“Bite-Size Bits of Local, National, and Global History”
“Bite-Size Bits of Local, National, and Global History”
McConnells in York County, South Carolina — The American South (South Atlantic)

The Battle of Huck’s Defeat

The Battle of Huck’s Defeat Marker image. Click for full size.
Photographed By Michael Sean Nix, November 14, 2009
1. The Battle of Huck’s Defeat Marker
The marker states that the inscription on the Fields of Huck's Defeat is slightly inaccurate.
Inscription.  The information on the historical marker to the left[sic] is not accurate,

The inscription on the back is an honorable tribute to Martha Bratton’s bravery prior to the battle. Watt’s tombstone, a reproduction, is in tribute to his significant patriotic activities during the American Revolution.

In May of 1780, Charleston, South Carolina fell to the British who quickly overran much of the state. The only part of South Carolina to mount any sizable resistance to the British and Tory campaign was the area of present-day York and Chester Counties. Under the leadership of General Thomas Sumter, William Bratton and other men of this area formed militia companies. Colonel William Bratton became active in raids of British outposts and Tory meetings. Outraged at this interference with the submission of the state, the British sent a combined Provincial and Tory force to arrest Colonel Bratton.

Captain Christian Huck and about 130 men arrived at the Bratton home on the evening of July 11, 1780. Martha Bratton was questioned about the whereabouts of William Bratton. When Colonel Bratton received word from Watt, a
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Bratton slave, of Captain Huck’s presence near his home, he hastened back with other militia regiments led by Colonels Hill, Lacey and McClure. Arriving early on the morning of July 12th, the patriot force of about 500 men found the Tories encamped at the Williamson farm nearby. During the night, the patriot forces surrounded the British encampment. The patriots opened fire at dawn, just as the British were rising from their bedrolls. Completely surprised and outnumbered, the British and Tory forces were unable to mount an effective counterattack. Captain Huck was killed during the battle.

Historians credit the victory at the battle of Huck’s Defeat as the first link in the chain of events in the South that ultimately led to victory at Yorktown, Virginia. The Battle of Huck’s Defeat, along with several other small battles in the area were important morale boosters for the patriots culminating in other American victories, such as the Battle of Kings Mountain.
Topics. This historical marker is listed in this topic list: War, US Revolutionary. A significant historical month for this entry is May 1780.
Location. 34° 51.929′ N, 81° 10.535′ W. Marker is in McConnells, South Carolina, in York County. Marker is on Brattonsville Road, 0.3 miles north of Percival Road (South Carolina Highway 380), on the left when traveling south. Touch for map. Marker is in this post office area: Mc Connells SC 29726, United States of America. Touch for directions.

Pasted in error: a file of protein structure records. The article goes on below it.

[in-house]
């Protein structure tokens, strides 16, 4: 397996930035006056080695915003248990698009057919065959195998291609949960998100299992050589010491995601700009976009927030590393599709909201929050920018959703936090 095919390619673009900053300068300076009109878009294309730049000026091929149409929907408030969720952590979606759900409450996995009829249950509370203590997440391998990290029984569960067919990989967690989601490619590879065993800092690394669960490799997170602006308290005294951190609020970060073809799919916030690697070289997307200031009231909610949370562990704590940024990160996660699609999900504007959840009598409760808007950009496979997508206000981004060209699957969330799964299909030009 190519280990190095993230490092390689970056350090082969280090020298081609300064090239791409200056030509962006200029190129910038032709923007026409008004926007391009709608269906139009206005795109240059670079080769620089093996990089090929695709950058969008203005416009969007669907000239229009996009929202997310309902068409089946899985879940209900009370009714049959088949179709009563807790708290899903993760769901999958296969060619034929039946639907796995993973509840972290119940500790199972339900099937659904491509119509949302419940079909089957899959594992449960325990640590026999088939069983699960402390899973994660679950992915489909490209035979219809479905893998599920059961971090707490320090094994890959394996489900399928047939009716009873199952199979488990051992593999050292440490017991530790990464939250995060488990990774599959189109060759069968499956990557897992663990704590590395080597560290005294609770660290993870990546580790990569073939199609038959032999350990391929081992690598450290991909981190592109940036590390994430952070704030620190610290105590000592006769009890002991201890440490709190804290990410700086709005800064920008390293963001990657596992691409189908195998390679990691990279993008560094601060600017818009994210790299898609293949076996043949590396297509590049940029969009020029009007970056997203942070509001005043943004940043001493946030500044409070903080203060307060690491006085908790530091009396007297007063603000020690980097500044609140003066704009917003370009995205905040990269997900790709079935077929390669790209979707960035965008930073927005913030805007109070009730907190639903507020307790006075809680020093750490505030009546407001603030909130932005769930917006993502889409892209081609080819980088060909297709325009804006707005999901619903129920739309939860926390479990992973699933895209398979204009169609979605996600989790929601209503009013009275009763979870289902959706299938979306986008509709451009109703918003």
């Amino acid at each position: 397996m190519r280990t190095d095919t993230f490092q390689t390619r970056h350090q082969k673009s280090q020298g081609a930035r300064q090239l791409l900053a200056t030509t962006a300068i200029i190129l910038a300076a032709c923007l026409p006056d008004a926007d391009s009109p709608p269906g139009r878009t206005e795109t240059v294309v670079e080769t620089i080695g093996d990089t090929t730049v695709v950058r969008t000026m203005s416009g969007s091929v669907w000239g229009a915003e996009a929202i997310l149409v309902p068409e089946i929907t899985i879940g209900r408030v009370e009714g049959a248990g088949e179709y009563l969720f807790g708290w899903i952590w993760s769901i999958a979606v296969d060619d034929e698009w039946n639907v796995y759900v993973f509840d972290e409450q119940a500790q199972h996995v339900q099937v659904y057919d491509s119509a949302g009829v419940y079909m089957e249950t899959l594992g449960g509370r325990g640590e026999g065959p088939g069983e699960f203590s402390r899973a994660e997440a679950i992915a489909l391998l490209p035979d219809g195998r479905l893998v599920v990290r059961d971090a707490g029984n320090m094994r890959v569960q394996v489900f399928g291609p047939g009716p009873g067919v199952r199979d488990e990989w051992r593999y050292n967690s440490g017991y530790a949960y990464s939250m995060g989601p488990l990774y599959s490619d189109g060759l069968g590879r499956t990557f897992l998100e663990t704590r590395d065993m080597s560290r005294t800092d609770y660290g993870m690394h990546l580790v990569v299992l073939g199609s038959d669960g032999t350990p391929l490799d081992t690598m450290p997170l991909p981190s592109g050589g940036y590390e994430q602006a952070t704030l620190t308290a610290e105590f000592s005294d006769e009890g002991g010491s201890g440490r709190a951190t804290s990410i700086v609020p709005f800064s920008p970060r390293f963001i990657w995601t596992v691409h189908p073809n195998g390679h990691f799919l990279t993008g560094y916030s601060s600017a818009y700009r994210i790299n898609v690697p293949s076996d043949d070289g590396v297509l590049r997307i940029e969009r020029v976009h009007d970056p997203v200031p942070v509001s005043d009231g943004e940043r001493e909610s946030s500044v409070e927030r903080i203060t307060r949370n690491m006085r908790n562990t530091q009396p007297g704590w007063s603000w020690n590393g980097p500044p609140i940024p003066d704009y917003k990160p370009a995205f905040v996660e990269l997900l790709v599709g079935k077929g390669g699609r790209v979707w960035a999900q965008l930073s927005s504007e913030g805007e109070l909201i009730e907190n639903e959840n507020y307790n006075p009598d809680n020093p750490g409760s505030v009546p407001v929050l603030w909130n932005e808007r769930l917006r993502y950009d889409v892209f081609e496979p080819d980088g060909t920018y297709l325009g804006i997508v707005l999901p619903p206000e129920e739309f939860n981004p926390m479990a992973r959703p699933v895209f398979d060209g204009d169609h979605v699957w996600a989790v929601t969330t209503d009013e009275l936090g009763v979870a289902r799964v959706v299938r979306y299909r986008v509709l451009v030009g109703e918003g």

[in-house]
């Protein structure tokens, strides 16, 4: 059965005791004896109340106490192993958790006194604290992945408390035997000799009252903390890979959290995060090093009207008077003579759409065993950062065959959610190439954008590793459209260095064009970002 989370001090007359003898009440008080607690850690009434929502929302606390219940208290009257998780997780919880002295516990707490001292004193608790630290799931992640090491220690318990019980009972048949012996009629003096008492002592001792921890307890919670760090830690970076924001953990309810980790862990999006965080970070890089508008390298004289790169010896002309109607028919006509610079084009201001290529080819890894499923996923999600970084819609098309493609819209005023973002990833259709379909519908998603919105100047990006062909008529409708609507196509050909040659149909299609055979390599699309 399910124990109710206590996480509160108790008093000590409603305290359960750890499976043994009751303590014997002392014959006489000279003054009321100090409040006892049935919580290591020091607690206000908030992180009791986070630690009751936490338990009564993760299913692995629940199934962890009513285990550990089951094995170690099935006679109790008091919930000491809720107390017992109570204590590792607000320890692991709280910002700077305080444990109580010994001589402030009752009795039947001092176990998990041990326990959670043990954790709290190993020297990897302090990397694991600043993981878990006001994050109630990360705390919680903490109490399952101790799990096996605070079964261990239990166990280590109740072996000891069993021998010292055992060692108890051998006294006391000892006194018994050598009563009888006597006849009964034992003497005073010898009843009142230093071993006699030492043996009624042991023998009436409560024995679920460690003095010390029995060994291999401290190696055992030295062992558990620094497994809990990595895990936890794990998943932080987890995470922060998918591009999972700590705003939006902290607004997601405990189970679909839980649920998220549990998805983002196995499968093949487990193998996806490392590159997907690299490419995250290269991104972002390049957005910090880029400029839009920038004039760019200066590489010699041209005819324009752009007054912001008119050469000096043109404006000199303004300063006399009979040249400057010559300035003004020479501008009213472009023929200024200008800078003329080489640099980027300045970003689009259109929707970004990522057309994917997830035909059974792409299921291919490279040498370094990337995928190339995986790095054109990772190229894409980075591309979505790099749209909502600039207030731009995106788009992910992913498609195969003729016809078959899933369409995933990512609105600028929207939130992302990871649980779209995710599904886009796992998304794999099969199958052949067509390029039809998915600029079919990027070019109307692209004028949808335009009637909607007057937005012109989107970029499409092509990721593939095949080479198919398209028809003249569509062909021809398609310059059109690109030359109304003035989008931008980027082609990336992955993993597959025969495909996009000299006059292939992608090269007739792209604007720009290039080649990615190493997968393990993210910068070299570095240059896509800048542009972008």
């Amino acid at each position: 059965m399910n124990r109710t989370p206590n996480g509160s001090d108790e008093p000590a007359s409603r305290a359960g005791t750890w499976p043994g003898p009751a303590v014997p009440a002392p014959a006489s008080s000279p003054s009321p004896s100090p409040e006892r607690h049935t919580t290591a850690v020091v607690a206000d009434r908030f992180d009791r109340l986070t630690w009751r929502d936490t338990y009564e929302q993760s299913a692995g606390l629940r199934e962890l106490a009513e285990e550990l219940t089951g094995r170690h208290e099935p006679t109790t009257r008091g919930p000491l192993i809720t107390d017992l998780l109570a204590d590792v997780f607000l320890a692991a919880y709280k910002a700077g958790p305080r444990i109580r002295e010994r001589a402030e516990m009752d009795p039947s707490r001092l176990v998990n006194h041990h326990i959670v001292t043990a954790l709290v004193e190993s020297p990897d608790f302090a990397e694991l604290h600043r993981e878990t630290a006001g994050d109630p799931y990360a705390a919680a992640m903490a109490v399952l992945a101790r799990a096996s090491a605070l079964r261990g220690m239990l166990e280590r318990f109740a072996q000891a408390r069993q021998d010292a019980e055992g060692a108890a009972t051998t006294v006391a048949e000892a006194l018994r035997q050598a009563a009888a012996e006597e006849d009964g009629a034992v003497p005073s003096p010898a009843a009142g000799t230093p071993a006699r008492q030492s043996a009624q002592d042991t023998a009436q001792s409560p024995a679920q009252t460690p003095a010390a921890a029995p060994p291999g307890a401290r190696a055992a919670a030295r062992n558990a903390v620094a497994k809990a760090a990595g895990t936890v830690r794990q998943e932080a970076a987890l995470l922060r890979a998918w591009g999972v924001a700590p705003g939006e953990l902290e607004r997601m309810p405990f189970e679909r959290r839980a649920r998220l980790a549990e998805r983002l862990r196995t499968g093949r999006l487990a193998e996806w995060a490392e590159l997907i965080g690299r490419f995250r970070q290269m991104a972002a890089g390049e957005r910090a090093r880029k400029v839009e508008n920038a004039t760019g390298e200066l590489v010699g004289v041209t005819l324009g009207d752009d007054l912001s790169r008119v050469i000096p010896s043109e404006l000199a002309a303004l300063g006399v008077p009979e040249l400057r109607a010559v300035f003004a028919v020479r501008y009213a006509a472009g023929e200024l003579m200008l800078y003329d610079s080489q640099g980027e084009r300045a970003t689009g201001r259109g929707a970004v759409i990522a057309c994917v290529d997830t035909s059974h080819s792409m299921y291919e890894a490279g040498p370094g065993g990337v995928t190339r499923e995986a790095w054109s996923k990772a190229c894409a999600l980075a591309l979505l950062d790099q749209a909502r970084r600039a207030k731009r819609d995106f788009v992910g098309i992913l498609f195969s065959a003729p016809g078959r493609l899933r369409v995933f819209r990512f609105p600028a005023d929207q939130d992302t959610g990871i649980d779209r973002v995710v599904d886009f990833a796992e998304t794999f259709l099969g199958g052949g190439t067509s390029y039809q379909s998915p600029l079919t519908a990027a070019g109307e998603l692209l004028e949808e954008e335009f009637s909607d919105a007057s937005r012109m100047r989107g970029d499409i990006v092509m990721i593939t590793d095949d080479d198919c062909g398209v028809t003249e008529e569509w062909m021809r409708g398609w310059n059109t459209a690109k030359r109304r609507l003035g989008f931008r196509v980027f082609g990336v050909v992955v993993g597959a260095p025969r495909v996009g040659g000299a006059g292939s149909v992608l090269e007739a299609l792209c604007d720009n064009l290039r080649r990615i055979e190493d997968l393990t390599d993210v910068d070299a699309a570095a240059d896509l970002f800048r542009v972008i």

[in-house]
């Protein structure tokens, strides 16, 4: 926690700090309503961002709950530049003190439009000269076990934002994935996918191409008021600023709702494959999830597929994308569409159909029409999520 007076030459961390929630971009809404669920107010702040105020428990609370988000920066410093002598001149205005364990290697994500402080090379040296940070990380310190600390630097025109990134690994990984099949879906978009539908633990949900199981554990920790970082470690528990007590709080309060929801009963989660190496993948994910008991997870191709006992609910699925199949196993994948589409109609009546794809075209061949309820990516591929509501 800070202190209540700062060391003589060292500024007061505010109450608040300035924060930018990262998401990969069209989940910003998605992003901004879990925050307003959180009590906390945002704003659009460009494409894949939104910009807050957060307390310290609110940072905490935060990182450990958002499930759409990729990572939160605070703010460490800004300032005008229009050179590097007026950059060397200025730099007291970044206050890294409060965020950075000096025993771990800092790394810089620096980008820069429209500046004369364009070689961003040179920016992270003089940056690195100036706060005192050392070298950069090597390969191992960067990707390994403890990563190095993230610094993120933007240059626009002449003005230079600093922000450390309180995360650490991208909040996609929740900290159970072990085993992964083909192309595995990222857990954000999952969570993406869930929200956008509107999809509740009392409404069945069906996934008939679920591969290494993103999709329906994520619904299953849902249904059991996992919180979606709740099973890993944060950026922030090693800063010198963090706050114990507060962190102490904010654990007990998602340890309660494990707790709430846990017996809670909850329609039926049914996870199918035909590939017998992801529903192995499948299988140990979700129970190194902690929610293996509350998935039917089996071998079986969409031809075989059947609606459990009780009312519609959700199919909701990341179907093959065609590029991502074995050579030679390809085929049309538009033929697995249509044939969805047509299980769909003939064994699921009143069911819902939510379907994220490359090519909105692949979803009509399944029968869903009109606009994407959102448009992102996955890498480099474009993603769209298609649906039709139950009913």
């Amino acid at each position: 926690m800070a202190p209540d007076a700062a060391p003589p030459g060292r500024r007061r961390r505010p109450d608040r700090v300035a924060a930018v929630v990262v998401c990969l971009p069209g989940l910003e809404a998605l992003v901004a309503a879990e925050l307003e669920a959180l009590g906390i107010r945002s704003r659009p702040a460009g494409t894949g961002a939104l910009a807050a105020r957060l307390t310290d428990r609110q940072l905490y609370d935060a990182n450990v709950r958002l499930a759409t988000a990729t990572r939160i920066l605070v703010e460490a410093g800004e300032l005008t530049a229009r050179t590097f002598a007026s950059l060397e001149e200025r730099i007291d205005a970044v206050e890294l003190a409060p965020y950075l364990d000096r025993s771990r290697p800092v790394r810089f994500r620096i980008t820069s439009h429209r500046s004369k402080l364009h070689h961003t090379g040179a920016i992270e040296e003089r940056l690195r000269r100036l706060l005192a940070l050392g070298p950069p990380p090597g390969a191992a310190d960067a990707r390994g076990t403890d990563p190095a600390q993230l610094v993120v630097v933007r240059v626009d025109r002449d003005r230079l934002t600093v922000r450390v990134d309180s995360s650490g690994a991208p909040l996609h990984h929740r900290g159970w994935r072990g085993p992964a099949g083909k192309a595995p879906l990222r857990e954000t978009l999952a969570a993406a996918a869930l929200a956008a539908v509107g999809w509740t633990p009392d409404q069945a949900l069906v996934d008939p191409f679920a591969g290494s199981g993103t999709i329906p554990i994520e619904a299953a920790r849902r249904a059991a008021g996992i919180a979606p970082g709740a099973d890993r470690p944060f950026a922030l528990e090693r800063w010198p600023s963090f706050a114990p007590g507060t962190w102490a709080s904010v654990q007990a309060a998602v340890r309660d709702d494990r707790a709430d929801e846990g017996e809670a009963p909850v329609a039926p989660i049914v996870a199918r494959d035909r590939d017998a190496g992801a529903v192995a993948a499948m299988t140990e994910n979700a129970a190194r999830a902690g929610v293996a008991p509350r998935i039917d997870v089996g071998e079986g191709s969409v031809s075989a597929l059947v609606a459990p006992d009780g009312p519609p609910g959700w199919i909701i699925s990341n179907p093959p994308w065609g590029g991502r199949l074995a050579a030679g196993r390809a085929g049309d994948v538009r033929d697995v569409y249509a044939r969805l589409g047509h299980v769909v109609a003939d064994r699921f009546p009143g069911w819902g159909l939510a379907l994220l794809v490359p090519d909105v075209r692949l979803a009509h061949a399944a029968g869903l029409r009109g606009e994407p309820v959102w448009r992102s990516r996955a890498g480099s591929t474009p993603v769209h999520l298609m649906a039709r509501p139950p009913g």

Other nearby markers.
The Battle of Huck’s Defeat Marker image. Click for full size.
Courtesy of
2. The Battle of Huck’s Defeat Marker
While this marker identifies the leftmost marker as inaccurate, it is actually the rightmost marker that exaggerates the forces at the Battle of Huck's Defeat.
At least 8 other markers are within walking distance of this marker. Field of Huck's Defeat (here, next to this marker); William Bratton Plantation/Battle of Huck's Defeat (a few steps from this marker); Backwoods Cabin (within shouting distance of this marker); Brick Kitchen (about 300 feet away, measured in a direct line); The Homestead (about 300 feet away); Bratton Home (about 300 feet away); Brattonsville (about 300 feet away); A House of Untold Stories (about 500 feet away). Touch for a list and map of all markers in McConnells.
More about this marker. Marker is part of the Brattonsville Historic Site and may be obscured by a wood fence.
Related marker. Click here for another marker that is related to this marker. The Battle of Kings Mountain Marker.
Field of Huck's Defeat Marker image. Click for more information.
Photographed By Michael Sean Nix, November 14, 2009
3. Field of Huck's Defeat Marker
While it appears the main marker of this page is referring to Watt’s tombstone on the left, it is more likely it is referring to the large stone marker seen here in this picture. This stone marker includes an innacurate count of the forces involved and includes a tribute to Martha Bratton’s bravery.
Click for more information.
Credits. This page was last revised on June 16, 2016. It was originally submitted on November 14, 2009, by Michael Sean Nix of Spartanburg, South Carolina. This page has been viewed 1,250 times since then and 20 times this year. Photos:   1, 2. submitted on November 14, 2009, by Michael Sean Nix of Spartanburg, South Carolina.   3. submitted on November 17, 2009, by Michael Sean Nix of Spartanburg, South Carolina. • Kevin W. was the editor who published this page.

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Apr. 22, 2024